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Rep. Joe Wilson is getting his 15 minutes of national fame after bellowing “you lie!” during President Obama’s health care address last night. But Wilson earned notoriety in his home state of South Carolina in the late 1990s when, as a state legislator, he was one of the staunchest defenders of flying the Confederate battle flag over the state capitol.
Facing South cites a BBC report at the time which quoted Wilson as saying, “The Southern heritage, the Confederate heritage is very honourable.” As the magazine noted, “The decision to fly the Confederate battle flag was made by an all-white legislature in 1962 as the civil rights movement was picking up steam. The bill passed in 2000 didn’t even remove the flag entirely — it called for a different version of the flag to be flown in front of the state house instead of on top of it.”
More from Ken Silverstein:
Perspective — October 23, 2013, 8:00 am
How pro-oil Louisiana politicians have shaped American environmental policy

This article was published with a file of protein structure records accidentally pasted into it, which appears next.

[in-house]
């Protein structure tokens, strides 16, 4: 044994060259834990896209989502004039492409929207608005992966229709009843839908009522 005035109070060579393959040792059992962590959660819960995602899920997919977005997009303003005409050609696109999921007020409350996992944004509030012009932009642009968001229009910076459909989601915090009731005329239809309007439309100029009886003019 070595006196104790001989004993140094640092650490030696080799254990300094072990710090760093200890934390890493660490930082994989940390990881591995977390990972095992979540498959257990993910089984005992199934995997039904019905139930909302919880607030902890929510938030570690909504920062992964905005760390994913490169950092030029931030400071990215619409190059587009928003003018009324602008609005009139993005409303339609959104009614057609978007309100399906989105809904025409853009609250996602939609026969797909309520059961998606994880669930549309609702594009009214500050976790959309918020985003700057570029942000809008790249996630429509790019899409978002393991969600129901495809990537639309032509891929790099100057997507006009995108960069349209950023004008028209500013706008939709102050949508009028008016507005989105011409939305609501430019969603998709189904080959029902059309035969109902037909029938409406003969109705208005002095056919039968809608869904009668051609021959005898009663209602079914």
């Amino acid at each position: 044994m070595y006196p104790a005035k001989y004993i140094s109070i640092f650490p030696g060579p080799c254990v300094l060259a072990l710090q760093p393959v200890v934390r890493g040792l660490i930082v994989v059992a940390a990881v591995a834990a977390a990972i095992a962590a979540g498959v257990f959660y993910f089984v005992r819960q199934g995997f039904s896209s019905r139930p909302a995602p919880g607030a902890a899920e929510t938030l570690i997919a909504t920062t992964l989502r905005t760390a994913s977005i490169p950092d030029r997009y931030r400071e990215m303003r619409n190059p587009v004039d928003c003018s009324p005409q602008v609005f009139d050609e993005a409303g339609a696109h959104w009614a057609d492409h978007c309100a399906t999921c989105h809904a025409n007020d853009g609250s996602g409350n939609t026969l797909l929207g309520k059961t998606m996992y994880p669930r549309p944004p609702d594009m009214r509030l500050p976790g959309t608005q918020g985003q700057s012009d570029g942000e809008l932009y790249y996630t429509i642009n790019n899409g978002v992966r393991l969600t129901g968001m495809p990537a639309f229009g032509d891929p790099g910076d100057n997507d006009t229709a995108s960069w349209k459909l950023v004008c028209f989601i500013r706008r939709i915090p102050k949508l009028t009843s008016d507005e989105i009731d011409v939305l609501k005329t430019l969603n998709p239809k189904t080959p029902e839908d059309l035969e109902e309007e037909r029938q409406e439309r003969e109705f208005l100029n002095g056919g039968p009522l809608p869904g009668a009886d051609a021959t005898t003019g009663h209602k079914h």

Postcard — October 16, 2013, 8:00 am
A trip to one of the properties at issue in Louisiana’s oil-pollution lawsuits
Acres of hemp grown by “patriotic‚” U.S. farmers in 1942 at the behest of the U.S. government:
A study suggested that the health effects of exposure to nuclear radiation at Chernobyl were no worse than ill health resulting from smoking and normal urban air pollution.
Greenpeace apologized after activists accidentally defaced the site of Peru’s 2,000-year-old Nazca Lines when they unfurled cloth letters reading “time for change” near the ancient sand drawings. “We fully understand,” the group wrote in a statement, “that this looks bad.”
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“I hope that after reading the following pages the leaders of the Y. M. C. A. will start a campaign to induce good young men to do nothing. If so, I shall not have lived in vain.”